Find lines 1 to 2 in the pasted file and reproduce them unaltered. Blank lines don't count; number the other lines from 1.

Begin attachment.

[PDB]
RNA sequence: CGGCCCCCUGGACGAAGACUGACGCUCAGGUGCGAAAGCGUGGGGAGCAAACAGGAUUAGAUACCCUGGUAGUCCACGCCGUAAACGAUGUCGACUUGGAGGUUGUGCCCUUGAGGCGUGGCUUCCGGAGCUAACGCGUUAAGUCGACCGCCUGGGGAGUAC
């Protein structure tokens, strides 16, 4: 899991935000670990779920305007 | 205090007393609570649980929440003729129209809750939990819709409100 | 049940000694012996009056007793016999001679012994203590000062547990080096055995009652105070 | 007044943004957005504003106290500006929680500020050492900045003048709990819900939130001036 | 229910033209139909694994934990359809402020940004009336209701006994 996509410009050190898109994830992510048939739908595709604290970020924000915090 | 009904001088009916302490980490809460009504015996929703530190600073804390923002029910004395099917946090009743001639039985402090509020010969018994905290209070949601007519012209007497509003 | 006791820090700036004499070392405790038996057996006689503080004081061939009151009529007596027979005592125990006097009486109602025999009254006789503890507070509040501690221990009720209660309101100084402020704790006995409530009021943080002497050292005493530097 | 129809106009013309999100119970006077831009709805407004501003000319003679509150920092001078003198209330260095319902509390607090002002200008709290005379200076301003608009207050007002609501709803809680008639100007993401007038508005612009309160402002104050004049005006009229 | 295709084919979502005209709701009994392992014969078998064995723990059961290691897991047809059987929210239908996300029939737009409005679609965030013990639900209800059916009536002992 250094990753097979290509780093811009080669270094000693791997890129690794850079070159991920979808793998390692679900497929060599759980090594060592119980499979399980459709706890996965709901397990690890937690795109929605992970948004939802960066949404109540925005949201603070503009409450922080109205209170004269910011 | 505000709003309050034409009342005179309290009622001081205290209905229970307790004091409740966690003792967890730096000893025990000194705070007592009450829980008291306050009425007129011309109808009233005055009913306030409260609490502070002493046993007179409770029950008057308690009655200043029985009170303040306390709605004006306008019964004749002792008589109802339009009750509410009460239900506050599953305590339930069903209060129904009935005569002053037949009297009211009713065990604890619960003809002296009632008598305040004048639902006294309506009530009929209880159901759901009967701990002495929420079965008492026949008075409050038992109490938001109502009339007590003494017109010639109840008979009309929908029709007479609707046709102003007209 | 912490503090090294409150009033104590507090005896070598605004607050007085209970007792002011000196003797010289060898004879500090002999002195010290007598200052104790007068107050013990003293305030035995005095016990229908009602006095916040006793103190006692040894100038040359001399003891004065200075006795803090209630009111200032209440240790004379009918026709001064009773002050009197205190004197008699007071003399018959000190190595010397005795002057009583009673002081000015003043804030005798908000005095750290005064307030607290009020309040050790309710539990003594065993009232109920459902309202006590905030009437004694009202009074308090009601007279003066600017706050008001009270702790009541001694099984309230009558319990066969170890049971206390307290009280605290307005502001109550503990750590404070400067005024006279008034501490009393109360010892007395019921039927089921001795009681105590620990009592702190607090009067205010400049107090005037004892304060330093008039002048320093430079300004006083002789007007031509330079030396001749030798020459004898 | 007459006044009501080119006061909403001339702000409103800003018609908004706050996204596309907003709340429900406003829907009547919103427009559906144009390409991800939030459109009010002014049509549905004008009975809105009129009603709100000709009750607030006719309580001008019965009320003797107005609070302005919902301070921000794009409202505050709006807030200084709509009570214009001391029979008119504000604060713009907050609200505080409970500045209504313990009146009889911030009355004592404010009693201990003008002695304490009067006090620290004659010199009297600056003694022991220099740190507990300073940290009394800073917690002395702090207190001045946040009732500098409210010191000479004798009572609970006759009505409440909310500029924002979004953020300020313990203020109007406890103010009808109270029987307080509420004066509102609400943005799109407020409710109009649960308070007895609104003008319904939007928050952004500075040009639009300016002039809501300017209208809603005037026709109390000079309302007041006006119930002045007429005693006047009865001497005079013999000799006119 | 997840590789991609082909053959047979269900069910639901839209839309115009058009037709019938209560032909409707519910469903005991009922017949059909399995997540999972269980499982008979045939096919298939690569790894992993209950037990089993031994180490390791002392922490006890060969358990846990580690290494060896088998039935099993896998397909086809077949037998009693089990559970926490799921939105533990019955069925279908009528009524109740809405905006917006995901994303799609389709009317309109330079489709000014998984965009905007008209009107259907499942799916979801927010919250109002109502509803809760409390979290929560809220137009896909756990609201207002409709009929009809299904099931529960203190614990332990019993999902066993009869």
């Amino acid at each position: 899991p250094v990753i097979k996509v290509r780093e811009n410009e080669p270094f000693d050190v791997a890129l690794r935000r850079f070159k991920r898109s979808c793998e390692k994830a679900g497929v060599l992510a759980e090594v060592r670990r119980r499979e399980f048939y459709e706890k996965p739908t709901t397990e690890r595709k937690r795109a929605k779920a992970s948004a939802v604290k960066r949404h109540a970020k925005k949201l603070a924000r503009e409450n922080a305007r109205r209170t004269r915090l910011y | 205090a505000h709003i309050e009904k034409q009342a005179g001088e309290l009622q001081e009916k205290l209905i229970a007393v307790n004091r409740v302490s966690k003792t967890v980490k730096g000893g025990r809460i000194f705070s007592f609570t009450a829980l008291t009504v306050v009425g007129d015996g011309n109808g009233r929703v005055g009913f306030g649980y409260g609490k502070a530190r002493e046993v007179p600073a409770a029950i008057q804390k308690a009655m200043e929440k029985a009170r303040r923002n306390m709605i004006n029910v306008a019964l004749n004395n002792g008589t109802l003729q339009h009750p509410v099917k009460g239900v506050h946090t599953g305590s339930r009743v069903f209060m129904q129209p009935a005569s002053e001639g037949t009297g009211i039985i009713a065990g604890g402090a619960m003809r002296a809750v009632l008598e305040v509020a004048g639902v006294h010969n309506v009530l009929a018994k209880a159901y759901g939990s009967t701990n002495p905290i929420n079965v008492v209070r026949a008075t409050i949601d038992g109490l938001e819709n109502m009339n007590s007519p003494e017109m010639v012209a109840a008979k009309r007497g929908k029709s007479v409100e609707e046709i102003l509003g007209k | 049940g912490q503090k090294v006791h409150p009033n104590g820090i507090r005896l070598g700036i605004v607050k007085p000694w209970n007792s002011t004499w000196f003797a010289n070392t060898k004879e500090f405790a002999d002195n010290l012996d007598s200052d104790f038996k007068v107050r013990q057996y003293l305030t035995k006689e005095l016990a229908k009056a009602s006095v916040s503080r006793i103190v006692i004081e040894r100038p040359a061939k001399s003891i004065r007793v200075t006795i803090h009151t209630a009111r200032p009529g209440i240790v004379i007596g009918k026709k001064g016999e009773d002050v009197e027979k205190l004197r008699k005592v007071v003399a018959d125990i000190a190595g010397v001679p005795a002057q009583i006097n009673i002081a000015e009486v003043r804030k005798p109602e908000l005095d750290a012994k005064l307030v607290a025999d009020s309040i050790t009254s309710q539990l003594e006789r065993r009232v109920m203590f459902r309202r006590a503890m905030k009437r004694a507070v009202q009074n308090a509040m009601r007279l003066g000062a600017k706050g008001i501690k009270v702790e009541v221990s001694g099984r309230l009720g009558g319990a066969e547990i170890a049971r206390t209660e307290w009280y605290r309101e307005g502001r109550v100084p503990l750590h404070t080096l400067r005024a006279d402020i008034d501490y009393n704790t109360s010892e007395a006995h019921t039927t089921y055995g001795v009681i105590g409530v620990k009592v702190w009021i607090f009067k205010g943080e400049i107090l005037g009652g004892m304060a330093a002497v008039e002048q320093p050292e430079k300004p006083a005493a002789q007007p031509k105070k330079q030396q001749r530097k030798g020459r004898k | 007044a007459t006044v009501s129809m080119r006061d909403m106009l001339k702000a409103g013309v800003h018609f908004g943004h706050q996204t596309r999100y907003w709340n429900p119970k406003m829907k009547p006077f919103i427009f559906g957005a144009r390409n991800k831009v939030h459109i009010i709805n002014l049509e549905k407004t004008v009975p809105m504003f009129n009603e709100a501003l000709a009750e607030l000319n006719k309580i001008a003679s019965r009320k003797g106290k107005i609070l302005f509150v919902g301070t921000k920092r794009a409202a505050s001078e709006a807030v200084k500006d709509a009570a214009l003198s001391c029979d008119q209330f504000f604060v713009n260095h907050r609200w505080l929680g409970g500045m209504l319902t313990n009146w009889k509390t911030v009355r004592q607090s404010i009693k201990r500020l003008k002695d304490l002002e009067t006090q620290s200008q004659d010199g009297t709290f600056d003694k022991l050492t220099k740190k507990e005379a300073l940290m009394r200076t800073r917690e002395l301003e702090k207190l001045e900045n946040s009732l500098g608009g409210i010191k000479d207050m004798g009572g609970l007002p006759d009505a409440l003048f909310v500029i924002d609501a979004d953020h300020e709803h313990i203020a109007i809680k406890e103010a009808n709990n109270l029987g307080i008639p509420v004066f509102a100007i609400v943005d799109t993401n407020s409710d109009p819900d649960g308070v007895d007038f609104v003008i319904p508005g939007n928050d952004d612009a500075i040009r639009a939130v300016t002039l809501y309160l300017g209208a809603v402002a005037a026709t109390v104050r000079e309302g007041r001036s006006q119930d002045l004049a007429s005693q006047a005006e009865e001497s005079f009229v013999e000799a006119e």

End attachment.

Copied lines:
[PDB]
RNA sequence: CGGCCCCCUGGACGAAGACUGACGCUCAGGUGCGAAAGCGUGGGGAGCAAACAGGAUUAGAUACCCUGGUAGUCCACGCCGUAAACGAUGUCGACUUGGAGGUUGUGCCCUUGAGGCGUGGCUUCCGGAGCUAACGCGUUAAGUCGACCGCCUGGGGAGUAC